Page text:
Cutting Room for November 30

  • Aksarben Cinema (aksarbencinema.com) must want to join Dundee Theatre (dundeetheatre.com) on the nice list this year, as the theater has also added Santa’s Cool Holiday Festival to their lineup for Dec 15-18. Chock full of quirky goodness, including the hallucinatory holiday cookie that is Santa Claus Conquers the Martians, this exciting blend of merriment and puzzlement is sure to become an annual ritual more fun than hanging stockings and less fun than chugging near-expired eggnog.
  • Actions speak louder than words, but numbers speak louder than verbs. So here’s some eye-popping stats provided by a recent study published by USC’s Annenberg School for Communication and Journalism. Women bought more than 50% of domestic movie tickets in 2009, but represented only 32.8% of speaking roles in those movies. Yipes. Even worse, women made up only 21.6% of producers, 13.5% of writers and an astounding 3.9% of the directors. The study is jam-packed full of depressing info like that, all of which begs the question: when will Hollywood knock it the hell off?
  • Technically, this is more TV news than movie news, but I’m invoking an executive order that gives me jurisdiction over all Muppet-related information. The Jim Henson Company has just sold NBC a new human/puppet show called “The New Nabors.” It’s a single-camera comedy about a human family who gets puppet neighbors. This in no way takes the sting and shame away from NBC’s decision to bench the best show on television, “Community,” at midseason, but it is a nice first attempt an apology. Now, put these shows on back-to-back, and all is forgiven.

Cutting Room provides breaking local and national movie news … complete with added sarcasm. Send any relevant information to film@thereader.com. Check out Ryan on Movieha!, a weekly half-hour movie podcast (movieha.libsyn.com/rss), catch him on the radio on CD 105.9 (cd1059.com) on Fridays at around 7:30 a.m. and on KVNO 90.7 (KVNO.org) at 8:30 a.m. on Fridays and follow him on Twitter (twitter.com/thereaderfilm).


entered on 11/30/11 at 06:11 AM | read comments »


Cutting Room for November 23

  • As someone who still giggles at the arc of Ice Cube’s career, you’ll find me chortling in the corner over this news: he’s gonna write and star in another Friday movie, possibly with Chris Tucker coming back. Tucker hasn’t made a non-Rush Hour movie since the Clinton administration, while Cube has been busy switching from “keeping it real” to “keeping it real…obvious how much I love Coors Light!” Who knows if they’ll recapture the magic of the original, but they will capture some cash.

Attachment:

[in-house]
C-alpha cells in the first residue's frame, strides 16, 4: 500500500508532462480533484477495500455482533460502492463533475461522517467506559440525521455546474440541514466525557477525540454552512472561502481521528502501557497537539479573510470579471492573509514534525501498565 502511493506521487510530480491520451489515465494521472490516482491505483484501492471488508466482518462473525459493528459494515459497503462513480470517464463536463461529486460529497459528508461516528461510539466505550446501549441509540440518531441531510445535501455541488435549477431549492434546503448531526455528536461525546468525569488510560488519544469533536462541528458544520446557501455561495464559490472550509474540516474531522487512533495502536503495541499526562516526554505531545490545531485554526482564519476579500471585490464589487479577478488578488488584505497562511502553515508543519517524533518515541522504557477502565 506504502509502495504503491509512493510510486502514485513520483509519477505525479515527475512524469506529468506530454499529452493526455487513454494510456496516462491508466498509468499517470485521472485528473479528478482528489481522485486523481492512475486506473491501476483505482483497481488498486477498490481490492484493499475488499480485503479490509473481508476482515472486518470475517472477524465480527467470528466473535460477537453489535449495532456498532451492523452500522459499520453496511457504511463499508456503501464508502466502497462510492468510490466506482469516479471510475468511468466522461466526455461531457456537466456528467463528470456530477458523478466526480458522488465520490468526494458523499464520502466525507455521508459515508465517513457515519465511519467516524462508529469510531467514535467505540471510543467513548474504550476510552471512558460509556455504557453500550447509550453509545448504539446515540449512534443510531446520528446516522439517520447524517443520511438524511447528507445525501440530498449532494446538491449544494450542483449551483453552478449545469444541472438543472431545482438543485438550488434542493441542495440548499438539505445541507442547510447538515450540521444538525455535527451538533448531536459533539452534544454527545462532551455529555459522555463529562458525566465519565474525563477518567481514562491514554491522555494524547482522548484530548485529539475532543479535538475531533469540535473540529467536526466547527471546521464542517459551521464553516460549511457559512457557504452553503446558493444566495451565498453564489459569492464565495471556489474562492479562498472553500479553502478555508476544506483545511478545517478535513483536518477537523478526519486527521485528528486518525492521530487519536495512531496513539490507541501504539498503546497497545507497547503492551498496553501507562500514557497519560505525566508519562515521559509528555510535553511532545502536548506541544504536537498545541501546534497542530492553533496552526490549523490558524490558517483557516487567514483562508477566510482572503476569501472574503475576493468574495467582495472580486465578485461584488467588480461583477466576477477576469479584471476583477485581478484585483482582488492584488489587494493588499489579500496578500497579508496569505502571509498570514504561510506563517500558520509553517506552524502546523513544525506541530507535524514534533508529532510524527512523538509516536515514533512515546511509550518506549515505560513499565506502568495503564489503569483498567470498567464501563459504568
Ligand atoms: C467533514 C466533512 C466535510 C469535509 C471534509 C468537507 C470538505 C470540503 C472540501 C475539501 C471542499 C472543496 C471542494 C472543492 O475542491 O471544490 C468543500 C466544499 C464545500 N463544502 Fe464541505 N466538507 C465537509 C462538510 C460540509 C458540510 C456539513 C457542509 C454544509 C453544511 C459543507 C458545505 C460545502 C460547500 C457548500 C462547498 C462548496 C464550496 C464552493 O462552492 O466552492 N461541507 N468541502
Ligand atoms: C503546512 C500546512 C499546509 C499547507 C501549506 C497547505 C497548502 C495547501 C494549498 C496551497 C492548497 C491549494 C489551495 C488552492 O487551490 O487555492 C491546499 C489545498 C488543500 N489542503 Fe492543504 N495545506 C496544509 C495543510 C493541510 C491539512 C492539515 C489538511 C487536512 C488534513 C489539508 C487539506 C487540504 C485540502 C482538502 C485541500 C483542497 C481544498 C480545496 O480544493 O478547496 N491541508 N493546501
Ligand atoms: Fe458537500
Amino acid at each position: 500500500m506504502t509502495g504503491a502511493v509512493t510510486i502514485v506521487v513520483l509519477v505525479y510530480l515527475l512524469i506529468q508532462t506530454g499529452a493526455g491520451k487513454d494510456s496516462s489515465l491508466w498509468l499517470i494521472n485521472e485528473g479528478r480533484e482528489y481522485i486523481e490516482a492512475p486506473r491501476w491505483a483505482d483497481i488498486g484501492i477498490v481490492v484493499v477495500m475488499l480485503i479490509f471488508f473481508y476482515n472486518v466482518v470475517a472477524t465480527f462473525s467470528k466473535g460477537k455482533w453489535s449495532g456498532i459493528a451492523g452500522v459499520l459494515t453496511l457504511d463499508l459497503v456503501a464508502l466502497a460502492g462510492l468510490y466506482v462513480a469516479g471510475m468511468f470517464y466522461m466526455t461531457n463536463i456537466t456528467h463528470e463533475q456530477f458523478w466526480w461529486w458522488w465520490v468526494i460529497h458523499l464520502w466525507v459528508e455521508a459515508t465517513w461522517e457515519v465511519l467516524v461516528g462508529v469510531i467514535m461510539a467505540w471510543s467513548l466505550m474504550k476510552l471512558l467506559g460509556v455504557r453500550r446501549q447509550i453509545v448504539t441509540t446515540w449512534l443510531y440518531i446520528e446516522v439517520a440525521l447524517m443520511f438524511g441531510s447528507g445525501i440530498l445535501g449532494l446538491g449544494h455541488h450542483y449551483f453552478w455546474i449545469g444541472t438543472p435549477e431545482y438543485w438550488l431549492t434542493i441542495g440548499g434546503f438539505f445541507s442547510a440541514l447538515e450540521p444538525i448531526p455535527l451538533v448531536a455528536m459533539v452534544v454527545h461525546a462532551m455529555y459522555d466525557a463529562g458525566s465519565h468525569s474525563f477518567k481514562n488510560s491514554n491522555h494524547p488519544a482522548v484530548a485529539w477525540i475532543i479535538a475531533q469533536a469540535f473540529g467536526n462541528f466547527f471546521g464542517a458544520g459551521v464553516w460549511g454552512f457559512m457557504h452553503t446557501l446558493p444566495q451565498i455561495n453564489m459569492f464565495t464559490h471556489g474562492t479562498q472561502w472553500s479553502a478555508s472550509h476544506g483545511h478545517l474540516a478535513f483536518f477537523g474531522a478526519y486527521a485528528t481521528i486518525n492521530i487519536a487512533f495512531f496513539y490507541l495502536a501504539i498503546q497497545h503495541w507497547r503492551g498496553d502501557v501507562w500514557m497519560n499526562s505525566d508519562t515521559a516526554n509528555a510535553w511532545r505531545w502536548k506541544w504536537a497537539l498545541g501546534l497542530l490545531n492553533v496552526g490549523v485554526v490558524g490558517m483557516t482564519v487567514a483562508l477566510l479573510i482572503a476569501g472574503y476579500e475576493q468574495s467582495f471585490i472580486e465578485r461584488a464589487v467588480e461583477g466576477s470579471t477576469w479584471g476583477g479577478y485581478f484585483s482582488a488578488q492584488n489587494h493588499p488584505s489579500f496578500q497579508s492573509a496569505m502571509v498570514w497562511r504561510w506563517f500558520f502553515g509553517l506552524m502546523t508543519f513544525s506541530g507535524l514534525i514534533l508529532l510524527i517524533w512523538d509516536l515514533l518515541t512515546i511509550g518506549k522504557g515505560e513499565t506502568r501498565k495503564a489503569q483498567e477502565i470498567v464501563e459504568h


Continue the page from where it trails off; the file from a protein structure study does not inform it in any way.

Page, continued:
• Amy Adams must have really loved her work in The Muppets. Why else would she agree to star in another film with an oddly assembled character with ridiculous eyebrows, saggy facial features and a strangely gruff voice? That’s right, Adams will appear with Clint Eastwood in, Trouble with the Curve, about a baseball scout going on one last trip with his daughter. Eastwood said he was done acting after Gran Torino. Then again, he also says he likes Herman Cain for president, so I suppose we have to consider the source.
  • After much deliberation, the Hollywood Foreign Press Association has made what I believe to be their first correct decision: They’re bringing Ricky Gervais back to host the Golden Globes. Despite having savaged such legendary icons as Tim Allen, Gervais has been given another chance to make an awards show actually entertaining. In related news, Billy Crystal is hard at work penning a Monica Lewinsky joke for the Oscars.
  • After nearly five decades, the world is finally getting a big-screen Dr. Who movie. Set to be directed by David Yates, this is news that sure to leave die-hard fans of the phonebooth enthusiast and people who have never heard of the character saying “Who!” or “Who?”

Cutting Room provides breaking local and national movie news … complete with added sarcasm. Send any relevant information to film@thereader.com. Check out Ryan on Movieha!, a weekly half-hour movie podcast (movieha.libsyn.com/rss), catch him on the radio on CD 105.9 (cd1059.com) on Fridays at around 7:30 a.m. and on KVNO 90.7 (KVNO.org) at 8:30 a.m. on Fridays and follow him on Twitter (twitter.com/thereaderfilm).